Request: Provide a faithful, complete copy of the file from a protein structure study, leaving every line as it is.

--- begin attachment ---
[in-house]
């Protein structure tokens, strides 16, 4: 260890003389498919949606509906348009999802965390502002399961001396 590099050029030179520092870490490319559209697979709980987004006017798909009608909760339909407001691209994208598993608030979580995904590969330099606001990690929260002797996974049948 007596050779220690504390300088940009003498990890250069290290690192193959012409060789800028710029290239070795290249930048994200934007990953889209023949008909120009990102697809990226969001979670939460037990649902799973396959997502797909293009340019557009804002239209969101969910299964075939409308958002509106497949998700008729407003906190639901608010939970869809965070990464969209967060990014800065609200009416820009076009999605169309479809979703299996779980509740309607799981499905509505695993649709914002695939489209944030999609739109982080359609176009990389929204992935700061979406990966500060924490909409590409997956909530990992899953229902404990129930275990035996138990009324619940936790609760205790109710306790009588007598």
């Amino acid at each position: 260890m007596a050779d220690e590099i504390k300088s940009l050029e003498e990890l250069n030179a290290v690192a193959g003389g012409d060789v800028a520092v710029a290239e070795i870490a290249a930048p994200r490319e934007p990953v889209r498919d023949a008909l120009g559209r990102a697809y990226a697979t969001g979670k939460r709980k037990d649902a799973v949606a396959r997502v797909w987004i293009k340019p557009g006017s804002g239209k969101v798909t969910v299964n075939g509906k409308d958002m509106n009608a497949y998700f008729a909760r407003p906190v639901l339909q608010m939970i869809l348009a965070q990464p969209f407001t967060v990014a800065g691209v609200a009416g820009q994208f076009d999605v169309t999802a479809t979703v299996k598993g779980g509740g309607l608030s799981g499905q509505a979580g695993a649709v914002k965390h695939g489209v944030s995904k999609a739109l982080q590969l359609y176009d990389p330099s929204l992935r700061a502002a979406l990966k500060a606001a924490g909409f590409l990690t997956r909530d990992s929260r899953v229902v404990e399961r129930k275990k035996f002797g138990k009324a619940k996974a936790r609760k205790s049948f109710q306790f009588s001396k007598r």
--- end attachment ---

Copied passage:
[in-house]
């Protein structure tokens, strides 16, 4: 260890003389498919949606509906348009999802965390502002399961001396 590099050029030179520092870490490319559209697979709980987004006017798909009608909760339909407001691209994208598993608030979580995904590969330099606001990690929260002797996974049948 007596050779220690504390300088940009003498990890250069290290690192193959012409060789800028710029290239070795290249930048994200934007990953889209023949008909120009990102697809990226969001979670939460037990649902799973396959997502797909293009340019557009804002239209969101969910299964075939409308958002509106497949998700008729407003906190639901608010939970869809965070990464969209967060990014800065609200009416820009076009999605169309479809979703299996779980509740309607799981499905509505695993649709914002695939489209944030999609739109982080359609176009990389929204992935700061979406990966500060924490909409590409997956909530990992899953229902404990129930275990035996138990009324619940936790609760205790109710306790009588007598």
């Amino acid at each position: 260890m007596a050779d220690e590099i504390k300088s940009l050029e003498e990890l250069n030179a290290v690192a193959g003389g012409d060789v800028a520092v710029a290239e070795i870490a290249a930048p994200r490319e934007p990953v889209r498919d023949a008909l120009g559209r990102a697809y990226a697979t969001g979670k939460r709980k037990d649902a799973v949606a396959r997502v797909w987004i293009k340019p557009g006017s804002g239209k969101v798909t969910v299964n075939g509906k409308d958002m509106n009608a497949y998700f008729a909760r407003p906190v639901l339909q608010m939970i869809l348009a965070q990464p969209f407001t967060v990014a800065g691209v609200a009416g820009q994208f076009d999605v169309t999802a479809t979703v299996k598993g779980g509740g309607l608030s799981g499905q509505a979580g695993a649709v914002k965390h695939g489209v944030s995904k999609a739109l982080q590969l359609y176009d990389p330099s929204l992935r700061a502002a979406l990966k500060a606001a924490g909409f590409l990690t997956r909530d990992s929260r899953v229902v404990e399961r129930k275990k035996f002797g138990k009324a619940k996974a936790r609760k205790s049948f109710q306790f009588s001396k007598r």